Re: A little pedantic imo
Forbidden Planet is like Star Trek version 0.1. It's much better as a movie despite of it's obviously cerebral underpinnings. It doesn't seem to be trying to make itself painful like opera. 2001 comes off like it was trying to be opera. It's something you watch because you are culturally superior not because you actually like the thing.
Still. The design of pretty much all sci-fi before Star Wars favored the "shiny and new" approach and outfits that looked like they were trying too hard to be futuristic. The rustic design approach of Star Wars was a different direction.
Re: Kahhhnnnttt Cut It
Montalban's Khan was a cartoon villain. He had no intellect what so ever. He was the 60's expectation of a leading man. That's not something terribly intelligent. That sort of thing boils down to machismo mostly (which Montalban had plenty of).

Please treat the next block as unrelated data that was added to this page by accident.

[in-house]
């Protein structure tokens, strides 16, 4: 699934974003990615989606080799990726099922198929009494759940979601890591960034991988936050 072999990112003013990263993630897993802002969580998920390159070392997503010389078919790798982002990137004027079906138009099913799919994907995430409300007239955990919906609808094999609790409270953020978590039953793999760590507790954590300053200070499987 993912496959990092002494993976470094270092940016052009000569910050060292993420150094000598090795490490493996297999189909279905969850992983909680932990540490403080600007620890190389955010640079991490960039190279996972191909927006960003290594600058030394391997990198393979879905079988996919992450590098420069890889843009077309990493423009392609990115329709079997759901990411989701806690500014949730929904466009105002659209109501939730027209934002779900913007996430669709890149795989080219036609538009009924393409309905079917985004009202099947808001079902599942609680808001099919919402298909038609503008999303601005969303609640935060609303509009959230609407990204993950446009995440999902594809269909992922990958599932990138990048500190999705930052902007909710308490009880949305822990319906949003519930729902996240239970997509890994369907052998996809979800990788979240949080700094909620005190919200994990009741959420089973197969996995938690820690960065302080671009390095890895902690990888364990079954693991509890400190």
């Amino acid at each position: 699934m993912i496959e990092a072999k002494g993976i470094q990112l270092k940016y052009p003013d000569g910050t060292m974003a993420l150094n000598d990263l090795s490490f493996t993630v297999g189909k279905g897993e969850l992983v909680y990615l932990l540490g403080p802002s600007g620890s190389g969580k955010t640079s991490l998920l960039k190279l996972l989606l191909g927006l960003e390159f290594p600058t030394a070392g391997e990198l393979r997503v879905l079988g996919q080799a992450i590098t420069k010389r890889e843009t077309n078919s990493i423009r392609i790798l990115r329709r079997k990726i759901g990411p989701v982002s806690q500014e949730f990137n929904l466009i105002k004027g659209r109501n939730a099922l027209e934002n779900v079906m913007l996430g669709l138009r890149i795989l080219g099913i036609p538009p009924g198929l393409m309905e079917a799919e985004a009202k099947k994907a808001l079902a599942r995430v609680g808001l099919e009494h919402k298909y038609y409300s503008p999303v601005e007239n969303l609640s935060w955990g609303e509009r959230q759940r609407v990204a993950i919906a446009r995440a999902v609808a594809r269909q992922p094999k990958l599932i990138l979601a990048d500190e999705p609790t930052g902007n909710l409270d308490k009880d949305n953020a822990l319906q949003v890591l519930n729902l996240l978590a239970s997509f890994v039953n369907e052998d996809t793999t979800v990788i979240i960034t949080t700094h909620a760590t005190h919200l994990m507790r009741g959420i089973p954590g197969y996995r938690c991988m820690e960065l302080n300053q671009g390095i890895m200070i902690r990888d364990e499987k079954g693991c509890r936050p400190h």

Any incarnation of The Master is a better interpretation of what Khan should have been and Cumberbatch was closer to that than Montalban ever was.
People defending Montalban are just doing it based on nostalgia.
Re: "You could at least be sure that Han shot first with Quentin at the helm."
Quentin is also not squeamish about violence and flawed characters.
I wouldn't be surprised if Quentin has actually fired a real gun and can relate to having one pointed at him. There is nothing remotely sinister about defending yourself in that situation.
>> 'Open source USED to be about replacing big, bad, commercial vendors'
> No it didn't.
Red Hat has always been about devaluing the market. That means taking the thunder out of the likes of Sun and Oracle.
Re: 64Gb drive is my friend
> Oh, YOUR digital belongings, is it?! Methink you didn't read the LICENCE when your purchased the right to play back OUR digital belongings.